Lord, open my lips.

—And my mouth will proclaim your praise.

or

God, come to my assistance.

—Lord, make haste to help me.

Notice that both openings are in the first person singular.  The Hours are meant to be prayed in common, so it is not as though these phrases are in the singular because they’re designed for individual recitation.  Indeed, when we pray the Liturgy of Hours we are praying with all the Church throughout the world (and in heaven) even if we’re the only person in the room.

The “my” and “me” in the liturgy’s opening should draw our attention to something important, something which comes into clearer focus when we see how the Liturgy of the Hours concludes.  It can conclude either with a final blessing, like at Mass, or with one of the following:

May the Lord bless us,

protect us from all evil

and bring us to everlasting life.

—Amen.

or

Let us praise the Lord.

—And give him thanks.

or

May the all-powerful Lord grant us a restful night and a peaceful death.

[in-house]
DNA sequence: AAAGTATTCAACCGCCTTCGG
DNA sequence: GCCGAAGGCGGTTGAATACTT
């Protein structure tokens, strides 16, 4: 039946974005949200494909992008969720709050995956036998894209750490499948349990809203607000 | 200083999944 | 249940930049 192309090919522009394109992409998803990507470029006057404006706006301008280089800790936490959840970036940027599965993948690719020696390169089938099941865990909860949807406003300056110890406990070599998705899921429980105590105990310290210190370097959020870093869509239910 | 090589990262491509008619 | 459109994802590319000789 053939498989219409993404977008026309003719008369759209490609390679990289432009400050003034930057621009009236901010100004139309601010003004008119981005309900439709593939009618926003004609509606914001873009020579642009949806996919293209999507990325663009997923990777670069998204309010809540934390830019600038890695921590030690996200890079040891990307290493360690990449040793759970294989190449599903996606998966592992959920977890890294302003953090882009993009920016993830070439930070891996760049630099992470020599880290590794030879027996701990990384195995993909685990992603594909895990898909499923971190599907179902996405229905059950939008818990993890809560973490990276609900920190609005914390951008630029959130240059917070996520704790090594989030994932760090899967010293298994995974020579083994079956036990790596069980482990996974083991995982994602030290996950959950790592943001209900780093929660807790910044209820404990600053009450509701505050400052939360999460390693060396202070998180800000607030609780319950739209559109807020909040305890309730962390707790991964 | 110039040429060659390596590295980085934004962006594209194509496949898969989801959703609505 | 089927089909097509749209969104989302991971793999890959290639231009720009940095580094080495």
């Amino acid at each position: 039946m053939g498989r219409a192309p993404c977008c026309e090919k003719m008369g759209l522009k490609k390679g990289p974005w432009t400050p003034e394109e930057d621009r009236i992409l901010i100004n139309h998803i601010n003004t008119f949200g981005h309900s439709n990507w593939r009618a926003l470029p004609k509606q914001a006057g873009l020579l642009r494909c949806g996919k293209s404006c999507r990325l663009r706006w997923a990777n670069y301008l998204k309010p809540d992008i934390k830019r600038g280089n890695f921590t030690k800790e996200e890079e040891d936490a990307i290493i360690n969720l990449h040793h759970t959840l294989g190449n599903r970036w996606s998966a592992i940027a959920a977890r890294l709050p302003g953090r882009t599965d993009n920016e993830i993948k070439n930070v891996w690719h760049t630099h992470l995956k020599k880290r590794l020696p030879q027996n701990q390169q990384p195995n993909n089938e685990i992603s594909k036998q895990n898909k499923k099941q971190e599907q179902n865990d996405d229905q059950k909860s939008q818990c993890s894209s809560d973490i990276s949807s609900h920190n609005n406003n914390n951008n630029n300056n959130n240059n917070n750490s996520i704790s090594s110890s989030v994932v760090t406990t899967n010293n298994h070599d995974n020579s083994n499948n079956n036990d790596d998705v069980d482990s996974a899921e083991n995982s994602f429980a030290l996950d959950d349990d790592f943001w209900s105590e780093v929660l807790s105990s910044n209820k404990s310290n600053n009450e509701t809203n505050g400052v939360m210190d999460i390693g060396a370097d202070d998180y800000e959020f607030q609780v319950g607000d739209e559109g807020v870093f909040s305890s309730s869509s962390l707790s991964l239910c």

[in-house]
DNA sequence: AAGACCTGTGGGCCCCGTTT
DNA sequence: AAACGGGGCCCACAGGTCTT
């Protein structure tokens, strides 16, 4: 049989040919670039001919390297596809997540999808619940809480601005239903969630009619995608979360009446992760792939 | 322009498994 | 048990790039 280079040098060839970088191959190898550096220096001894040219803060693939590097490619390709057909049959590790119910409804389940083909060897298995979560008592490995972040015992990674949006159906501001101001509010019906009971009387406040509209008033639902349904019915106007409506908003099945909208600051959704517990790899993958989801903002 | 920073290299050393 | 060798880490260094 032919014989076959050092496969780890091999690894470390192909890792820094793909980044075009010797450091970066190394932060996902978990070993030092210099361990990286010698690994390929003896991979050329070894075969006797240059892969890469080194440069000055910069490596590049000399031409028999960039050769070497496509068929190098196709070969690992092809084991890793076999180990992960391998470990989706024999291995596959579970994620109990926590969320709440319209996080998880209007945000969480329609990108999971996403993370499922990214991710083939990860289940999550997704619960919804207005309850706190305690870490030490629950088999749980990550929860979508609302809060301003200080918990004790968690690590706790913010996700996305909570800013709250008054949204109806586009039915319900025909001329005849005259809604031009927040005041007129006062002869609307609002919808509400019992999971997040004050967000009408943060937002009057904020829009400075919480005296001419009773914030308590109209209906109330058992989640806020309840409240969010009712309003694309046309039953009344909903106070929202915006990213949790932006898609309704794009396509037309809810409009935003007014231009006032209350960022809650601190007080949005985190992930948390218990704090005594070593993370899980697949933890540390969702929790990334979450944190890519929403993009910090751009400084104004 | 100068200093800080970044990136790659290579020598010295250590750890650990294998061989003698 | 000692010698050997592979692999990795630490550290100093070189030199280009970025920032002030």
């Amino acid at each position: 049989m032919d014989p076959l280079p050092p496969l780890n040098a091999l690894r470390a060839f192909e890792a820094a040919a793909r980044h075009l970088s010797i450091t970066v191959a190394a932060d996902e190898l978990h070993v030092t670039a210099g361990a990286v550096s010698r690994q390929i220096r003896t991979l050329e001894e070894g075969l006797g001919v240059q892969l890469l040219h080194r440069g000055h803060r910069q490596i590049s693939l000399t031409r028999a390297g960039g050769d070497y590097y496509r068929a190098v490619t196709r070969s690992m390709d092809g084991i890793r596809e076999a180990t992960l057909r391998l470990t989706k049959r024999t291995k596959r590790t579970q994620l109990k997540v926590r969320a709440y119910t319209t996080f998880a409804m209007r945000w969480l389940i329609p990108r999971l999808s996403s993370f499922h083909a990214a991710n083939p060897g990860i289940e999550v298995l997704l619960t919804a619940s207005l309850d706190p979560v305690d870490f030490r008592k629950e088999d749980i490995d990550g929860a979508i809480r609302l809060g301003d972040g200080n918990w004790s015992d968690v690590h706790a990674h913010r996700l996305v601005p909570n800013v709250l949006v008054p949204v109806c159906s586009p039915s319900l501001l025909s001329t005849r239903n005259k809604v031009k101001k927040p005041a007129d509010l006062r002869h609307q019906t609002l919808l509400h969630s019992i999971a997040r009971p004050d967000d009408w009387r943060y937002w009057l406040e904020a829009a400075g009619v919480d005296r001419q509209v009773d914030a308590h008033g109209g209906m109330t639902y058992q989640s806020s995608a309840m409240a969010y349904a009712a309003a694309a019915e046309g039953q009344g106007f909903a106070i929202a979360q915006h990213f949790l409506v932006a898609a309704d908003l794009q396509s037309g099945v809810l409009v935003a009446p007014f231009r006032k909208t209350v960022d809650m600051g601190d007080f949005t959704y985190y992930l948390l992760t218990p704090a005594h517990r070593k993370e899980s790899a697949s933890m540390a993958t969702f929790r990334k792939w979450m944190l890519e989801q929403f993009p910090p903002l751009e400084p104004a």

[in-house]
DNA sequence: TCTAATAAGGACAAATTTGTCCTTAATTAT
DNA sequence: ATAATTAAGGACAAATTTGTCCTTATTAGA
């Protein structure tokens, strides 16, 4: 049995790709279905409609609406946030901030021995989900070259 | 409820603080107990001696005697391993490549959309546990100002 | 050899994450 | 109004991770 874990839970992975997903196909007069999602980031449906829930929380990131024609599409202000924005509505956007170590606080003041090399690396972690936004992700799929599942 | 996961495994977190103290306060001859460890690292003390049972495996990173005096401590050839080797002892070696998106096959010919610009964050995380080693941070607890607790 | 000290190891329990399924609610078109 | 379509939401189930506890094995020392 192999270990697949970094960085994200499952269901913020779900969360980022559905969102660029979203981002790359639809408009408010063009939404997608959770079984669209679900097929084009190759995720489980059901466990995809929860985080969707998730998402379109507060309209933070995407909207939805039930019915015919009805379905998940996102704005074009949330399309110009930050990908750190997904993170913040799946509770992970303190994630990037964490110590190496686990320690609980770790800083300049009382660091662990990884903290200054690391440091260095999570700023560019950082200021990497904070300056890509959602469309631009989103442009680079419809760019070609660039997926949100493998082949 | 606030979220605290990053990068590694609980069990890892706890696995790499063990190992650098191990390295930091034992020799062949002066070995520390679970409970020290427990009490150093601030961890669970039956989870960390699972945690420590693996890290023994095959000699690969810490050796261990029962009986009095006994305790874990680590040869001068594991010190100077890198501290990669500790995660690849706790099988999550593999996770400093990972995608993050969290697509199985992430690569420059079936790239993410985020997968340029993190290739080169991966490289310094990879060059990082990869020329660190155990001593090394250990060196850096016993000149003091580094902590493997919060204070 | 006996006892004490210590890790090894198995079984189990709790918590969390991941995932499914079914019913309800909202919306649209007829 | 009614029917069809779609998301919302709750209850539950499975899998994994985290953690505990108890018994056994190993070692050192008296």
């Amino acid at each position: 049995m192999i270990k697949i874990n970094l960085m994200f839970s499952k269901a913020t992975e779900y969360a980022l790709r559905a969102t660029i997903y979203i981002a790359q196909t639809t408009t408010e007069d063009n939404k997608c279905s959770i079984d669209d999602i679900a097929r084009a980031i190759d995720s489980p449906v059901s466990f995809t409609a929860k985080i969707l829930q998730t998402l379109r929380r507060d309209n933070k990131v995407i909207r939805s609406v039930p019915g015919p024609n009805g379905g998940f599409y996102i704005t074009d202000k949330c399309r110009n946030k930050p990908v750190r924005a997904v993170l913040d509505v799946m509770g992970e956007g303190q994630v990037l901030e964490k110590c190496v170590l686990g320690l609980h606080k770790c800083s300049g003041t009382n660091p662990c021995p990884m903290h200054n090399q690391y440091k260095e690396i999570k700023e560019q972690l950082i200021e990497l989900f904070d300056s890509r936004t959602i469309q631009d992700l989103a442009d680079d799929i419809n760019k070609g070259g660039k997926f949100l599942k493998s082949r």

—Amen.

You’ve probably noticed the difference:  we begin in the first person singular, but we end in the plural.  In other words, something changes during our prayer.  In fact, I would argue that something changes because of our prayer:  all those individuals calling out to God for assistance become a “We.”

And think about how such a dynamic emerges in the new translations.  The Creed stands at the end of the Liturgy of the Word and the beginning of the Liturgy of the Eucharist.  It begins with an individual affirmation of faith.  And how does the next major prayer we all recite together begin?